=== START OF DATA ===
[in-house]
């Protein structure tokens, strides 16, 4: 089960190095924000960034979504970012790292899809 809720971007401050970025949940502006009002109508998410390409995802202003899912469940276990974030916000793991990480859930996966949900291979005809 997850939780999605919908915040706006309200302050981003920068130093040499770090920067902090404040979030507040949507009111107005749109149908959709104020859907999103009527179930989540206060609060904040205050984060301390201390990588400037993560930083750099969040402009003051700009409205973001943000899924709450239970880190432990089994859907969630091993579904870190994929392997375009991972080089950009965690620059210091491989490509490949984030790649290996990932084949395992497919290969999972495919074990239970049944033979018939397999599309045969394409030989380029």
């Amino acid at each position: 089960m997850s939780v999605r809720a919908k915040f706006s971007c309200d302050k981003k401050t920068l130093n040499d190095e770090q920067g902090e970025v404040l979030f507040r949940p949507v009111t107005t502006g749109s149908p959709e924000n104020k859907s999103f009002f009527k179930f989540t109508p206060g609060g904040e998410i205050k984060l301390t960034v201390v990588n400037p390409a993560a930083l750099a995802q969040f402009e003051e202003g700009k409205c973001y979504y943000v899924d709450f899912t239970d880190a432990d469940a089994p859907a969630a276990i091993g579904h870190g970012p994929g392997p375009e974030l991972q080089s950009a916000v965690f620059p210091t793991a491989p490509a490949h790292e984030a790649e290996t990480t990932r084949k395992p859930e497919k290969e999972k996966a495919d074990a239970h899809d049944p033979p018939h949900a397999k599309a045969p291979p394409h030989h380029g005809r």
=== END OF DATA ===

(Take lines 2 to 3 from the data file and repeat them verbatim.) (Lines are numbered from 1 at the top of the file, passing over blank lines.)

């Protein structure tokens, strides 16, 4: 089960190095924000960034979504970012790292899809 809720971007401050970025949940502006009002109508998410390409995802202003899912469940276990974030916000793991990480859930996966949900291979005809 997850939780999605919908915040706006309200302050981003920068130093040499770090920067902090404040979030507040949507009111107005749109149908959709104020859907999103009527179930989540206060609060904040205050984060301390201390990588400037993560930083750099969040402009003051700009409205973001943000899924709450239970880190432990089994859907969630091993579904870190994929392997375009991972080089950009965690620059210091491989490509490949984030790649290996990932084949395992497919290969999972495919074990239970049944033979018939397999599309045969394409030989380029």
């Amino acid at each position: 089960m997850s939780v999605r809720a919908k915040f706006s971007c309200d302050k981003k401050t920068l130093n040499d190095e770090q920067g902090e970025v404040l979030f507040r949940p949507v009111t107005t502006g749109s149908p959709e924000n104020k859907s999103f009002f009527k179930f989540t109508p206060g609060g904040e998410i205050k984060l301390t960034v201390v990588n400037p390409a993560a930083l750099a995802q969040f402009e003051e202003g700009k409205c973001y979504y943000v899924d709450f899912t239970d880190a432990d469940a089994p859907a969630a276990i091993g579904h870190g970012p994929g392997p375009e974030l991972q080089s950009a916000v965690f620059p210091t793991a491989p490509a490949h790292e984030a790649e290996t990480t990932r084949k395992p859930e497919k290969e999972k996966a495919d074990a239970h899809d049944p033979p018939h949900a397999k599309a045969p291979p394409h030989h380029g005809r």